I Might be Falling Down but I Can Barely Tell | Caity Reynolds

Friday, March 31, 2017
Kimberley Peel
Caity Reynolds responds to the exhibition 'What a Flop' by Hailey Atkins & Aishla Manning, part of our 2017 program.

I Might be Falling Down but I Can Barely Tell – I am too busy concentrating on

not vomiting from the intense vertigo.

By Caity Reynolds

There seems to be some deeply held anxiety that admitting to folly is an act of

seeking pity. Artists often shy away from divulging too much for fear of becoming

a social pariah; that the mere assertion that perhaps maybe everything is not ok,

even through skillfully crafted metaphor, creates a discourse of self-indulgence.

Much like the work in ‘What a Flop’ itself, this polarizing notion of apparent hubris

by way of confession, challenges social conventions. However it becomes

evident fairly quickly that these unspoken rules, norms and values can only be

speculatively assumed at best. This seemingly tacit knowledge of community

expectations finds itself under the scrutiny of Hailey Atkins and Aishla Manning –

artists at odds with social codes that leave little room for false steps, blunders or


Manning and Atkins are not afraid of failure. Which is not to say that their works

have inherently failed or they themselves have either but rather that they are

willing to broadcast their own belligerence at this social convention and do so

with a decisive wit. Their practices utilise a gentle hand when doling out the

jokes, their engagement with humour is subtle and fastidious. Remarkably, this

subtlety is not hindered by the fact that both artists appear to champion ‘the fall’

as an allegorical tool, relying on associations to slapstick humour and physical


This convention of slapstick cinema appears more overtly in Manning’s work –

the fall acts as a narrative device wherein an object in motion is acted upon by

forces of gravity. The viewer endures what appears to be an aimless marriage

between two materially different objects. The continued prodding of firm against

lenient does not end with a satisfying resolution. This absurd act demonstrates a

frustration of the artist and eventually of the viewer, an almost Sisyphusian1 angst

towards fruitless labour.

While not explicit in the slipshod plaster sculptures of Atkins, falling, is still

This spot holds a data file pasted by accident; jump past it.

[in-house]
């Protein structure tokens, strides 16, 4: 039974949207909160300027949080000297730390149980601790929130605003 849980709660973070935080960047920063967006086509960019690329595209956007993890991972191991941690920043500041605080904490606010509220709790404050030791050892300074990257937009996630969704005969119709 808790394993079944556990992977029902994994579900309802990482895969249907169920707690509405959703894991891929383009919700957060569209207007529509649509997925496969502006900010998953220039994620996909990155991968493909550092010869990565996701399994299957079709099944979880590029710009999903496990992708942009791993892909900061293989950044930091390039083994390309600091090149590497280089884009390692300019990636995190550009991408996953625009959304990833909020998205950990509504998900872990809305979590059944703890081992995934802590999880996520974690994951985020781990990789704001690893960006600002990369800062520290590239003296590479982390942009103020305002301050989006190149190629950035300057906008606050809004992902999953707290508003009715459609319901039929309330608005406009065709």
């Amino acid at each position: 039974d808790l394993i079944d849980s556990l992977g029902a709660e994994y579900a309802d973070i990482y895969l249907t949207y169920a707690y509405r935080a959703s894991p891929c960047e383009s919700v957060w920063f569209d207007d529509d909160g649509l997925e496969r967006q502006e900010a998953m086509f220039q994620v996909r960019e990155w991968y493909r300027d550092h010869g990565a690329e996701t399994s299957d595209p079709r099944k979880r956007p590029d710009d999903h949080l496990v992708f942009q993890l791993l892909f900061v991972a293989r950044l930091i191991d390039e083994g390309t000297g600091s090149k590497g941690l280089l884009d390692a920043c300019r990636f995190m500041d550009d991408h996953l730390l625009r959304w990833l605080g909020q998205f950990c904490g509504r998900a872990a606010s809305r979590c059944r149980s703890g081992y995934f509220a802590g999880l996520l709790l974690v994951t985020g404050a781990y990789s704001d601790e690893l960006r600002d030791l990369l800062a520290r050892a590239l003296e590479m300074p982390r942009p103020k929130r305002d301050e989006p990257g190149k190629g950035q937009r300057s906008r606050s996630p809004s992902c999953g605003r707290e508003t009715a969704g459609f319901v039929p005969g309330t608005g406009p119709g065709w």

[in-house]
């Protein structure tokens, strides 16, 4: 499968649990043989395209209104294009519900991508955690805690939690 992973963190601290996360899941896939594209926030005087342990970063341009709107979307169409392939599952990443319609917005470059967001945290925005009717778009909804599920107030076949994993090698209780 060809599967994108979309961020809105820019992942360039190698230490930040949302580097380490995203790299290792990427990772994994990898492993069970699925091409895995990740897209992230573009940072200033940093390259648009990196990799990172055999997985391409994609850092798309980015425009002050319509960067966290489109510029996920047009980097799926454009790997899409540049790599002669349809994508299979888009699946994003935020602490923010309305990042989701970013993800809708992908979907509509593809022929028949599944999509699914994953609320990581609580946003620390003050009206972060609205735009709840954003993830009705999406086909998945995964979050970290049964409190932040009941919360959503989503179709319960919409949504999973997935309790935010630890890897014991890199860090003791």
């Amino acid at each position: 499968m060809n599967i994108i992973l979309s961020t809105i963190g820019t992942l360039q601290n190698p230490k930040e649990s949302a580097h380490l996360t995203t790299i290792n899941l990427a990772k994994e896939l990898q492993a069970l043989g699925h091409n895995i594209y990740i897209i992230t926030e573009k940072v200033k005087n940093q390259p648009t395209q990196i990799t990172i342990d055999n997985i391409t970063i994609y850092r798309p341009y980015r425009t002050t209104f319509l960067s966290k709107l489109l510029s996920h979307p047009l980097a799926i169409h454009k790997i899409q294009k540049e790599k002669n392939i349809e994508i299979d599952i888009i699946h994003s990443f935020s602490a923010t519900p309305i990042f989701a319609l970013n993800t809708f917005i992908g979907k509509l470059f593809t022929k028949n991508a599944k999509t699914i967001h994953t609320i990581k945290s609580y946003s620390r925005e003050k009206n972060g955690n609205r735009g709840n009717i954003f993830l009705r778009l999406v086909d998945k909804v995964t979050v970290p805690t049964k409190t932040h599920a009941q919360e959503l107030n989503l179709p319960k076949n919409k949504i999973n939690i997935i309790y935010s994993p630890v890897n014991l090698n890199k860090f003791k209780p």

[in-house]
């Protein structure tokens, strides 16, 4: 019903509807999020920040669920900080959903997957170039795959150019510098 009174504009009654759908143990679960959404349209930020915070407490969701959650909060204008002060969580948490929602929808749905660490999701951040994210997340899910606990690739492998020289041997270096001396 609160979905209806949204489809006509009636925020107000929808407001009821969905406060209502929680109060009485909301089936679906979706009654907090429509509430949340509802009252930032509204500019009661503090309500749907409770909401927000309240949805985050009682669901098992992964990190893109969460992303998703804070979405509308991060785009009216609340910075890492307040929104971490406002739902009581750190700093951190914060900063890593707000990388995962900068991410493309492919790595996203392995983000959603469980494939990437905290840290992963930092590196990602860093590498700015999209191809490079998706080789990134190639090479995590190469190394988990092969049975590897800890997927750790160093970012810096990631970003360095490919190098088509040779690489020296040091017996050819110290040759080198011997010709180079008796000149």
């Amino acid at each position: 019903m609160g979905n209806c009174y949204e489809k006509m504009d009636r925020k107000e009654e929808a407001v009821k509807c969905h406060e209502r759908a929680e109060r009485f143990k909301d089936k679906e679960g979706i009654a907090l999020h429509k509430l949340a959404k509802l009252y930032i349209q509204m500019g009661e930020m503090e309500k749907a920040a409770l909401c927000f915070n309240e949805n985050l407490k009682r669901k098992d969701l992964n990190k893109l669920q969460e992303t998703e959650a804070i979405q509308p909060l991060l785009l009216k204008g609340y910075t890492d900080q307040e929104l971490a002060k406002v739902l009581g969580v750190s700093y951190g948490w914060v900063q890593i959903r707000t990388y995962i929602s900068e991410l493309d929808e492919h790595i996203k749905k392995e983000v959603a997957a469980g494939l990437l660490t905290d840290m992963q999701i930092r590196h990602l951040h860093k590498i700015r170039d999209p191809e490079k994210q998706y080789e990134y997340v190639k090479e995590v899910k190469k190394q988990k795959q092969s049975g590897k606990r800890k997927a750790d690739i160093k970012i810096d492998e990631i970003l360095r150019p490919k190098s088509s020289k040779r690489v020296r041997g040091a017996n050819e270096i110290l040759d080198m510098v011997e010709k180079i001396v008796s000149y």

present. Here it is the potential for these awkwardly upright buttresses, loops and

eggs to find their way unceremoniously to the ground that yokes the work to the

notion of ‘the fall’. Atkins manages to capture a liquid like anxiety that oozes its

way into rigid plaster bodies. The tension created by these forms (hopefully) not

falling activates something of an existential dread. If they were to sit gracefully on

the ground, fragile though monstrous in appearance, the viewer would not be

faced with the potential dilemma of being the individual to remove the works from

their unstable position on the vertical plane.

The physical failure of a body to remain upright produces humour in a number of

ways – the human body by virtue of its structure is intended (for want of a better

word) to stand erect. To subvert this expectation through the act of falling or even

stumbling is to see a body in a state of failure. Inevitably, this incongruity

between what is expected and what has occurred is where we often find

ourselves laughing. But in order for this to take place there must have once been

congruence2, in essence a social structure in which we anticipate things to

behave just so: a rational body prior to the fall. It comes as no surprise then, that

the works of Manning and Atkins serve to question these social structures

through the visual codes of slapstick.

Slapstick is often touted as a heavy-handed departure from more discriminating

and nuanced forms of humour. Yet here, ironically, both artists use conventions

of the genre as discerning metaphors in order to subvert commonly held social


A typically physical manifestation of humour, slapstick is a comedic strategy that

is sometimes described as relentless exodus, ‘an infinite action that never

arrives, never gets anywhere’3 aligns almost seamlessly with the irresolute nature

of Manning and Atkin’s work.

The works are tentative and this is not a bad thing. This hesitancy captures

precisely the space in which awkward bodies navigate uncomfortable social

situations. These works do not find resolution through the impact of the fall; they

remain in a permanent state of descent. They are funny and tender –

sympathetic to their audience, a visual admission that falling down, while

potentially embarrassing, is ok and that folly and failure should not be seen as

radical acts of vulnerability. A fall from grace is simply an optimistic visit to the


1 Camus, Albert 1969. The Myth of Sisyphus, and Other Essays: Translated from the French

by Justin O'Brien. AA Knopf,

2 Critchley, Simon in Lunn, Felicity, and Heike Munder, eds. 2005 When humour becomes

painful. JRP-Ringier. P.45

3 Stewart, Susan in Cornwell, Neil. 2006. The Absurd in Literature. Manchester University

press. p.20